Betty: Yeah, man! How do?
Old Man: You've gotta learn my song
Betty: I gotta learn your song
Old Man: If you do me wrong
Betty: I'm gonna do you wrong.
Old Man: You gotta kick the gong
To get along with me!

The duet ends abruptly when the Old Man grabs for Betty. She try to escape and at the animals of all sorts come to her rescue.
These cartoons were the first opportunity many viewers had of seeing Louis Armstrong and Cab Calloway perform. For some in the audience it was the first time they heard real jazz rather than the "jazzy" songs of Jolson. The music was as irreverent and as sensual as they had heard. It dealt with sex, drugs, violence. Further, the cartoons themselves were equally transgressive. In Betty's first cartoon appearancee, "Dizzy Dishes," she is a dog or, more precisely, a cross between a woman and a dog. Bimbo, the star of the cartoon, falls for her at once. In "Minnie the Moocher," her seventeenth cartoon appearance, she is the daughter of Jewish immigrant parents. Bimbo is her friend but there is no hint of romance. In "I'll Be Glad When You're Dead," Betty's thirty-second cartoon, she is African. There is, again, no romance.The Fleischer brothers did more than introduce jazz to the movies. They also added a discordant voice to the ongoing discussion in the mass media about race, ethnicity, and nationality. They made cartoons in which nothing was fixed.


The cartoons played equally fast and loose with notions of female virtue. This Talkartoon, published in 1932, is Betty Boop's fifteenth cartoon appearance. This cartoon is billed as a Betty Boop cartoon, with Bimbo and Koko, and starts out with one of the songs written for Betty Boop.

There's a little queen
Of the animated screen;
Wait 'til you, get a view of Sweet Betty!

Made of pen and ink,
She can win you with a wink;
Wait 'til you, get a view of Sweet Betty!

Those eyes, that pretty nose,
Although aside from these,
she's got so much of those!

If you want to see
Just a perfect little she,
Wait 'til you, get a view of Sweet Betty!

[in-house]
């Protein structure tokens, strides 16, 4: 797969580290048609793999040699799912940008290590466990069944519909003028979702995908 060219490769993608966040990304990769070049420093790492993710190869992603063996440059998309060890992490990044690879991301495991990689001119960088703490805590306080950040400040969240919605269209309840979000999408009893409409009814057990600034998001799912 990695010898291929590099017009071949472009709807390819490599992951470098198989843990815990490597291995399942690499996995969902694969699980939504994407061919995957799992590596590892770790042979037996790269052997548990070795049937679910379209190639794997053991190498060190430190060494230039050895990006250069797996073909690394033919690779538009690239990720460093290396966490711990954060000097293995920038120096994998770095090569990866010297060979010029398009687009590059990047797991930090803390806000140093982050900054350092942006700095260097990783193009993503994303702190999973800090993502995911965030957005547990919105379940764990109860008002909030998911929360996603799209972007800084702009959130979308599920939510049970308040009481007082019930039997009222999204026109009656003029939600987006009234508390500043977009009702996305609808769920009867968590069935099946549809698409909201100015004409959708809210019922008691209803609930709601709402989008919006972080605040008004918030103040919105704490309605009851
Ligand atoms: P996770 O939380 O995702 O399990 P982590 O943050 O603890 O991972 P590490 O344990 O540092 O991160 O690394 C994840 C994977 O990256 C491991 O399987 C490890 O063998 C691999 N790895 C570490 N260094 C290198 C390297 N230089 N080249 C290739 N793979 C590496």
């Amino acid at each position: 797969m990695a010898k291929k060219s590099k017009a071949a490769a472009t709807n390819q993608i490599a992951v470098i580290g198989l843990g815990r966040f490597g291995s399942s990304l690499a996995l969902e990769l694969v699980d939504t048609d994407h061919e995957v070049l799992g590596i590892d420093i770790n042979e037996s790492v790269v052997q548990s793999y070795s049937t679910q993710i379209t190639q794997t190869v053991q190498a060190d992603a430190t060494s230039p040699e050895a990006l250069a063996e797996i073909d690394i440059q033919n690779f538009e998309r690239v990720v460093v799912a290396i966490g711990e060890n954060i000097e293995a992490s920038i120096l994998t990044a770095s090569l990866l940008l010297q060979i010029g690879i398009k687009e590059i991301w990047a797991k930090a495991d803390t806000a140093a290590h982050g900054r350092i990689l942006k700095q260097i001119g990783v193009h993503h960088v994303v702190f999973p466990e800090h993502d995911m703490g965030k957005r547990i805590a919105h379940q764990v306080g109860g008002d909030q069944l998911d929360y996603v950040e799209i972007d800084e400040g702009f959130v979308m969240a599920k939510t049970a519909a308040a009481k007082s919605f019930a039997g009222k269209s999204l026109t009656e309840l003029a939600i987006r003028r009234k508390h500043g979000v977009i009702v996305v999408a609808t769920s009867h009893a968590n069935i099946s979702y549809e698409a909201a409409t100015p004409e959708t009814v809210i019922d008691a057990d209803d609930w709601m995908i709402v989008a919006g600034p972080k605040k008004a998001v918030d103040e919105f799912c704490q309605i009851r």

The cartoon takes place in a circus tent, where Betty is one of the performers. When Betty comes out to do a tight-rope act, she sings "Do Something":

There's the moon, 'way up high,
Here are you and here am I,
Oh, do, do, do, something!

It's been told and explained,
That nothing tried is nothing gained!
Oh, oh, come on, please, do something!

I've got the time and the place,
And the place and the time, I know,
I've got a bench and a park,
And a park with a bench and all,

Sitting around seems so dumb,
Hurry, dear, I'm getting numb,
Oh, do, do, do, boop-oop-a-doop-a-doop,

During this performance, the ringmaster starts drooling over Betty, and he follows her to her dressing room. He engulfs her with his enormous body, and asks, "Do you like your job?" He paws her leg; she squeals and slaps him, and starts singing:

You can feed me bread and water,
Or a great big bale of hay,
But don't take my boop-oop-a-doop away!

You can say my voice is awful,
Or my songs are too risqué,
Oh, but don't take my boop-oop-a-doop away!

At this point, Koko the clown comes to the rescue. He and the ringmaster fight. Koko wins. He goes over to Betty and whispers something in her ear. "No! He couldn't take my boop-oop-a-doop away!" she replies. Then she and Koko kiss. Betty's "boop-oop-a-doop," her trademark, is not her virginity, what a conventional heroine would seek to preserve. Instead it is her sensuous approach to life. That is perhaps why she and Koko, who usually plays relatively minor roles in Betty's cartoons, when he appears at all, wind up in a romantic clinch at the end.


Unknown. (2003, June 15). Untitled Document. Retrieved May 29, 2009, from Assumption College: A Catholic College founded by the Augustinians of the Assumption:: http://www.assumption.edu/ahc/1920s/BoopAndJazz.html